How can we assist you?

  • Advice on how to mitigate negative publicity
  • Preparing, drafting and issuing press releases and handling media enquiries 24/7 on the client’s behalf
  • Guidance documents on how to protect you and your company
  • Expert media training for both broadcast and newspaper interviews to prepare your key spokespeople for interaction with the media

Not sure a public relations insurance policy is for you? Here are just some examples where our team of experts can support.

Poorly planned marketing

Marketing and PR are essential requirements to help grow your business. Sometimes your marketing efforts can backfire – even if you had the best intentions and never anticipated it becoming an issue. Whether it is a mis-use of terminology, a Freudian slip over social media, or simply an image that has been taken out of context.

For example, high-street fashion store H&M came under fire in January, when the company released an advert featuring a young black boy wearing a hoodie that featured the phrase, “Coolest Monkey in the Jungle.” The media covered the issue extensively and quickly found that this wasn’t H&M’s first incident. The PR and media backlash was extensive and detrimental to the brand’s reputation.

In many cases, their business reputation did bounce back after an initial plunge in sales and reputation. However, it can take expensive compensation packages and extensive resources to resolve the situation.

Product recalls

Our top tips during a product recall are simple.

  • Take responsibility: When sending your statement be transparent about what happened
  • Act immediately: Don’t waste time, the situation could potentially escalate so act quickly
  • Be candid and compassionate: Say sorry to your customers, own up to your mistakes
  • Cooperate: Work with the people affected and your communications team
  • Use every means possible to communicate information: Think about this as a marketing campaign, you need to get in touch with every possible customer so use all your channels available to you

Product recalls can be a large drain of resources for your in-house communications teams. Ensuring your crisis and reputation policy and plan is being executed in conjunction with the situation can be a concern as well. Working with a specialist team who can act immediately and action that process for you is imperative to reduce reputational impact, avoid injuries or accidents with customers and ensure you have reached your core demographic and their network instantaneously.

Fashion store Primark had to recall three types of their men’s flip-flops containing dangerous levels of a cancer-causing chemical last year. Primark came across really prepared and were quick to make their announcement. The interesting thing about the incident is that neither the information on the corporate website or the media statement says what the issue was. A better approach would have been to be open and clear about what the chemical is and what the risks are to customers. Being transparent and demonstrating action is a key part of responding to a product recall and shows that an organisation is taking the situation seriously.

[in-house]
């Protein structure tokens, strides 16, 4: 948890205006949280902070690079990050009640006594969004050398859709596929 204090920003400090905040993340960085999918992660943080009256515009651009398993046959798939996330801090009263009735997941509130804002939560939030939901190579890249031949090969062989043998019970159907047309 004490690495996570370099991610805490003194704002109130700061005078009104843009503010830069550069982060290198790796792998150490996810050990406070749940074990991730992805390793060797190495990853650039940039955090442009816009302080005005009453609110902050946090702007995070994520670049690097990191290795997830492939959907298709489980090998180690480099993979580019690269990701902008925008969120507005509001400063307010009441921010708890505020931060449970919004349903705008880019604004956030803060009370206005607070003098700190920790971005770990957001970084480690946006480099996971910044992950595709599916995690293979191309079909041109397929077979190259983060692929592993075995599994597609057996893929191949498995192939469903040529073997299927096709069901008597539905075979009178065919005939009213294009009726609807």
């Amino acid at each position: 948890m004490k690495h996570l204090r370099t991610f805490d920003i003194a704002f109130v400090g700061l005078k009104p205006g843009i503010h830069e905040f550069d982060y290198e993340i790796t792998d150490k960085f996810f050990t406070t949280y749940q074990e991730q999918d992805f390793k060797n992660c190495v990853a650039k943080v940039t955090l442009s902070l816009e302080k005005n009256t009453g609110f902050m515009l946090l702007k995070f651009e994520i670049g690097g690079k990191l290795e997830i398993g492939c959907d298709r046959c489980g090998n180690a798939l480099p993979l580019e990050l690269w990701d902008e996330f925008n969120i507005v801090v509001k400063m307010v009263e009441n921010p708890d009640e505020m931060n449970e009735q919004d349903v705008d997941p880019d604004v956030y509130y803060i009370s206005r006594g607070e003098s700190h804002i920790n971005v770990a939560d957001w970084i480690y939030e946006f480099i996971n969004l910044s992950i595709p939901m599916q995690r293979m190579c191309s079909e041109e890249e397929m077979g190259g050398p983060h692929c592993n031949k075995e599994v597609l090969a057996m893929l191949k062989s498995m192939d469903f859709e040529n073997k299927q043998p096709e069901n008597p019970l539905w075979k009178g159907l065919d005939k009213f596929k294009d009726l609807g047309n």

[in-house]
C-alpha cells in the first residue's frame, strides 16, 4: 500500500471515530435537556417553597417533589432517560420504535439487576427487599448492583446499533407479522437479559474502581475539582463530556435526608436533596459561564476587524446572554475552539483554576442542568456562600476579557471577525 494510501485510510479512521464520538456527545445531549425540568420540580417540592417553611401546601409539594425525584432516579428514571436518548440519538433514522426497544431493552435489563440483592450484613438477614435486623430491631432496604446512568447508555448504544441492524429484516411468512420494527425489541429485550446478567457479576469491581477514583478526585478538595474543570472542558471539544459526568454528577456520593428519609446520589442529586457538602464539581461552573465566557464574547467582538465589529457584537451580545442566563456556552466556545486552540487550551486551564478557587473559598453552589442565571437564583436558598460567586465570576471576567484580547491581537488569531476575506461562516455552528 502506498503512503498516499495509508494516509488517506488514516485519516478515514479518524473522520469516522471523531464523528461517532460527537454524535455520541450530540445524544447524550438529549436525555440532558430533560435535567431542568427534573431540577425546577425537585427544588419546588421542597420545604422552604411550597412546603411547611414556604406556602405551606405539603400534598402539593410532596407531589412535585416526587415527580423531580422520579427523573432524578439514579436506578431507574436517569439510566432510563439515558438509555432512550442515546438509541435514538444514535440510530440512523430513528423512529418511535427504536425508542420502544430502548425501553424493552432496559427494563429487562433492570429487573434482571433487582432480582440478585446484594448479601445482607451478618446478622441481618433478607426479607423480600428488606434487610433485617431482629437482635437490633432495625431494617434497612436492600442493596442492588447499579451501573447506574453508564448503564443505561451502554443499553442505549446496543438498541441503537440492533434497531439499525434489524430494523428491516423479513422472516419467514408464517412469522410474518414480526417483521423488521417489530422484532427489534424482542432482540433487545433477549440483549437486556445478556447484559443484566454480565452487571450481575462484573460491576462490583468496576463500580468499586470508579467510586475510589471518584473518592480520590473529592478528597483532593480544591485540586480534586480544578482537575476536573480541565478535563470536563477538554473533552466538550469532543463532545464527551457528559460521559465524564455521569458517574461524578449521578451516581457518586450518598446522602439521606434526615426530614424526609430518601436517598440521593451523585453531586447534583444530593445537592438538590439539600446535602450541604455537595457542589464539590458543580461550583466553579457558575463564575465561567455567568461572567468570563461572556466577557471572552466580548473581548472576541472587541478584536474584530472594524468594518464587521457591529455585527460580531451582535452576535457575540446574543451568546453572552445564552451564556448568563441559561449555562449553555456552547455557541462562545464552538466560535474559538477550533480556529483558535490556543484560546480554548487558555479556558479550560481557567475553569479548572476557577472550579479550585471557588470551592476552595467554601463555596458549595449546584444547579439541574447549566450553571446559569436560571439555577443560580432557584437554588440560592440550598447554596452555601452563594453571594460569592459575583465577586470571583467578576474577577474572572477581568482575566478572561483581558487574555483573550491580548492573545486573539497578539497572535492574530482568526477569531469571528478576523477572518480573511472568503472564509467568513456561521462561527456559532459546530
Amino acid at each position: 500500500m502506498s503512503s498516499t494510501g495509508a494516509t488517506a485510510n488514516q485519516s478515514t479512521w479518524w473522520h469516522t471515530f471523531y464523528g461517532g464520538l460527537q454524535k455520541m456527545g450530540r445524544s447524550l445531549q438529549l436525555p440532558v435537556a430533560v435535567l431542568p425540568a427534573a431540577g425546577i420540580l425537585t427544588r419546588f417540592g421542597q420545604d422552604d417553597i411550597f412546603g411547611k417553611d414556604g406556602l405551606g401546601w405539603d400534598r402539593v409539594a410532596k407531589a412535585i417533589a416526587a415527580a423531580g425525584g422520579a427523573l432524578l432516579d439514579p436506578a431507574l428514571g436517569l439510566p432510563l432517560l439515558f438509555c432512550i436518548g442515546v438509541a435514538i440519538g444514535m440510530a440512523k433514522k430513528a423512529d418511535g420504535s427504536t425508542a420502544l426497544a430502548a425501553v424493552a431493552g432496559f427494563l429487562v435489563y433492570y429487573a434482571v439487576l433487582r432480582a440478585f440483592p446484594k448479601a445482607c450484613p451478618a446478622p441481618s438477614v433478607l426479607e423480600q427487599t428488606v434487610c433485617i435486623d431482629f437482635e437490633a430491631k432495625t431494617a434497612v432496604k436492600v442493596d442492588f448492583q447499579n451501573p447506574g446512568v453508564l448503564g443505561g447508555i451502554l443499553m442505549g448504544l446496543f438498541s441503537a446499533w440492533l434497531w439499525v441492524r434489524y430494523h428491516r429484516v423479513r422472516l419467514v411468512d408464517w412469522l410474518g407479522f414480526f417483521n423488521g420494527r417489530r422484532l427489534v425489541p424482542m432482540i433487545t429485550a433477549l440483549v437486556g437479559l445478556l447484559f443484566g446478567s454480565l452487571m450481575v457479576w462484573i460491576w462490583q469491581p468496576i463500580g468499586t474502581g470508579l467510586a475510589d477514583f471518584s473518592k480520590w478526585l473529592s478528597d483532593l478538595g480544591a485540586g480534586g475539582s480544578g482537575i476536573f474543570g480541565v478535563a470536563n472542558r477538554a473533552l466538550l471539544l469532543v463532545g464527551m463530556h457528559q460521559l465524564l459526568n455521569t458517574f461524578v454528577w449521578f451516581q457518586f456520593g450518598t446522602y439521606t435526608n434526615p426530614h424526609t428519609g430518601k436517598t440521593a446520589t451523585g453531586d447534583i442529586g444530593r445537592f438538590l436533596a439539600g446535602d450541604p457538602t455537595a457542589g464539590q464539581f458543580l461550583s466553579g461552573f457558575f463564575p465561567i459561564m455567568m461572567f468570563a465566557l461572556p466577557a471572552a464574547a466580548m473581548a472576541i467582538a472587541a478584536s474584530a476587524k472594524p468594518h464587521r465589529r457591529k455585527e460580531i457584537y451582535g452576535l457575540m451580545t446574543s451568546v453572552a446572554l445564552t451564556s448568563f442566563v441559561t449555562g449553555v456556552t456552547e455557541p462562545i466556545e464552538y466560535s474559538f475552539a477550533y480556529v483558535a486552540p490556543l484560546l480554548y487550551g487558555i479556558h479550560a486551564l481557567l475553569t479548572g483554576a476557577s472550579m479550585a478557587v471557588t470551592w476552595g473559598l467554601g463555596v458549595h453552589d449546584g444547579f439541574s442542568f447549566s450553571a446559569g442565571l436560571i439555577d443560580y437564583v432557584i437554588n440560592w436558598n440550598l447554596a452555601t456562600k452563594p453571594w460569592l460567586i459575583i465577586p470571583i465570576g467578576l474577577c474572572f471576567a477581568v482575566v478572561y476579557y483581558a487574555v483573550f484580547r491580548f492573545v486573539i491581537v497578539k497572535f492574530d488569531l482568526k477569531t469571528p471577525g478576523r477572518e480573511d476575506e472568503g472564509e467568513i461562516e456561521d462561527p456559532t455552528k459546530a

High-risk territories

Does your brand operate in high-risk territories? When a brand or business must travel to various parts of the world there is always an extensive risk assessment put in place to ensure the safety of employees and guests and what to do if there were an incident. But in those plans have you thought about your media relationships? How would you communicate your side of the story, and how can you showcase to the public and those affected what you are doing to rectify the situation? That’s where a clear crisis communications strategy comes into its own and experts on hand to deal with your situation 24/7.

Injuries and accidents

One possible issue that could develop and become a major PR crisis is if your products cause injury or illness to your customers or an employee, or if a contractor has a detrimental accident on your watch.

For example, in these types of scenarios reactions to issues can range from customers complaining to friends and family about your business, taking to social media and forums to raise their concerns to severe reactions, such as seeking legal action to reimburse medical costs or to receive compensation for their discomfort.

In these cases, it is imperative to demonstrate steps are being taken to resolve the situation, prevent any future problems, and of course negate some reputation damage.

Personal information

The introduction of the GDPR legislation in May 2018 has made some businesses across the UK nervous of the impact on their business if there were a breach. Not just monetary issues can occur, but the risk and damage a data breach can cause to the reputation of a business.